Sabato, 22 Settembre 2018

Letta hopeful of stability but won't stay at all costs


(By Paul Virgo) (see related wrap on Berlusconi)
Rome, August 2 - Premier Enrico Letta said Friday
that it would be a "crime" if his left-right government
collapsed and he was hopeful of stability after the supreme
court upheld a tax-fraud conviction against Silvio Berlusconi.
But Letta, who has only been at the head of government for
just over three months, also warned that he will not continue at
the helm of government "at all costs" if the turmoil becomes too
much after Silvio Berlusconi's tax-fraud conviction was upheld.
The already fragile government is seen as in greater peril
after the ruling, which makes Berlusconi ineligible to run in
future elections.
Letta told a news conference that he was hopeful the
"interests of the country will prevail" but admitted it is a
"delicate moment" for Italy.
"It would be a crime not to keep going, to stop in the
worst way, because the government's work is starting to bear
fruit," Letta told a meeting of the small centrist Civic Choice
party of his predecessor Mario Monti, which supports his
administration, later on Friday.
"The results are within reach and we can already touch
Berlusconi's centre-right People of Freedom (PdL)
government has so far said it will keep backing the executive
and so has Letta's centre-left Democratic Party (PD).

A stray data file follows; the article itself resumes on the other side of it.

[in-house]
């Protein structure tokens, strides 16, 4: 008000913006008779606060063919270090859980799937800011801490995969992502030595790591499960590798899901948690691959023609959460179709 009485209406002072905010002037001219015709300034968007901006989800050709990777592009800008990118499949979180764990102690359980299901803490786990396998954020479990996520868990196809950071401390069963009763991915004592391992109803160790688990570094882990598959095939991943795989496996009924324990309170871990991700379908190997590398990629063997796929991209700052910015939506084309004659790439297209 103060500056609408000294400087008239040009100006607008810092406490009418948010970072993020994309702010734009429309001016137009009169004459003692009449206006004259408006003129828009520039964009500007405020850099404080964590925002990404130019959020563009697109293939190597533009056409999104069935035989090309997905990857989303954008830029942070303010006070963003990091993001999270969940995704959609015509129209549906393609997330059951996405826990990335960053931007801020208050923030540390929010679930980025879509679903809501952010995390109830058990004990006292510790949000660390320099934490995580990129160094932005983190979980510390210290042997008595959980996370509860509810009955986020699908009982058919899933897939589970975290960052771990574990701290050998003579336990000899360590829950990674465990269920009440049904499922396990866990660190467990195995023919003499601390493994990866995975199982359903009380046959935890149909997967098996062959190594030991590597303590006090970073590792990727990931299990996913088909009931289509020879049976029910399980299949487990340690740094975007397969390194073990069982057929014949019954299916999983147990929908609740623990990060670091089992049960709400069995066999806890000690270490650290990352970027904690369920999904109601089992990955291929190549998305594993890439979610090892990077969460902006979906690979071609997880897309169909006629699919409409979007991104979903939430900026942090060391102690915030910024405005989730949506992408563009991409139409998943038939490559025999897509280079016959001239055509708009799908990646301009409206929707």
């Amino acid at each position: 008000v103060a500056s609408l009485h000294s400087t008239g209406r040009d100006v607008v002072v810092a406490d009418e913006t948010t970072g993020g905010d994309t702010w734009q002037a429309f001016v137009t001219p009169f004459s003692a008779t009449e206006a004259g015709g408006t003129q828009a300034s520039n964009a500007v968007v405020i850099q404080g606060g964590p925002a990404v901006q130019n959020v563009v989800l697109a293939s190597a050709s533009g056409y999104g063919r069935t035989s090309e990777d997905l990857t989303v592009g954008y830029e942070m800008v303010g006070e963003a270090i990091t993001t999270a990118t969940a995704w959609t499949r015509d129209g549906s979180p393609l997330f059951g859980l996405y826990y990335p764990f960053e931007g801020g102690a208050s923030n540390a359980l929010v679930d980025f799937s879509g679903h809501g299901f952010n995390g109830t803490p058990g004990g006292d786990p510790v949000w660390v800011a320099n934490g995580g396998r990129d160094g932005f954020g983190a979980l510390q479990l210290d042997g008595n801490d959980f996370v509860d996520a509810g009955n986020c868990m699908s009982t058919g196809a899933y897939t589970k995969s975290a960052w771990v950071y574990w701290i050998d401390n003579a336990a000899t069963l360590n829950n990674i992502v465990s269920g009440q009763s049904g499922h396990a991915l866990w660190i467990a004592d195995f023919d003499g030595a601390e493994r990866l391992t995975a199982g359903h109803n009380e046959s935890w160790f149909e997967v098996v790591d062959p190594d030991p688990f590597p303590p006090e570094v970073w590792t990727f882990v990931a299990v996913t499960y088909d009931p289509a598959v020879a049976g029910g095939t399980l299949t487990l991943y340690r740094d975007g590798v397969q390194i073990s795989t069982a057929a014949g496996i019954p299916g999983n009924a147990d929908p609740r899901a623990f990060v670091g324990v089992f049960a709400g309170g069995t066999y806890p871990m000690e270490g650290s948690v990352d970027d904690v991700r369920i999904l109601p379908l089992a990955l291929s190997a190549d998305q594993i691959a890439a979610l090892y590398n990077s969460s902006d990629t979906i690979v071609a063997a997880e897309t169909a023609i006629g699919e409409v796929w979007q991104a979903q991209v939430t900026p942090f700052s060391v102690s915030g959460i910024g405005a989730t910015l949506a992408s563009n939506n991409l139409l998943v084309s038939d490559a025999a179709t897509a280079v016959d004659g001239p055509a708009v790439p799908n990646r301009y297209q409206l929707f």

But the strained alliance between traditional foes is under
huge pressure, with PdL MPs rallying around Berlusconi while
many PD lawmakers enthusiastically stress that their party
should vote to have Berlusconi stripped of his status as
Letta said that political instability is the last thing
Italy needs.
The country is still battling to emerge from its longest
recession in over two decades and it flirted with a Greek-style
meltdown less than two years ago, when Berlusconi was forced to
step down as premier at the height to the eurozone crisis to
make way for Monti's emergency technocrat administration.
"The stability of the government is fundamental, including
at the international level, as it's one of the main factors to
attract foreign investment," said Letta, whose government took
power in April to end two months of political deadlock after
February's inconclusive general election.
One factor working in Letta's favour is that the parties
are aware that, if the government collapses and they return to
the polls, the outcome is likely to be the similar to February's
inconclusive result.
This is because of a much-criticised election law that
makes it hard for coalitions to win working majorities in both
the Lower House and the Senate.
If anything, a chaotic end to Letta's government and snap
elections could favour the anti-establishment 5-Star Movement,
which won around a quarter of the vote in February, coming a
close third behind the coalitions led by the PD, the biggest
group in parliament, and the PdL.

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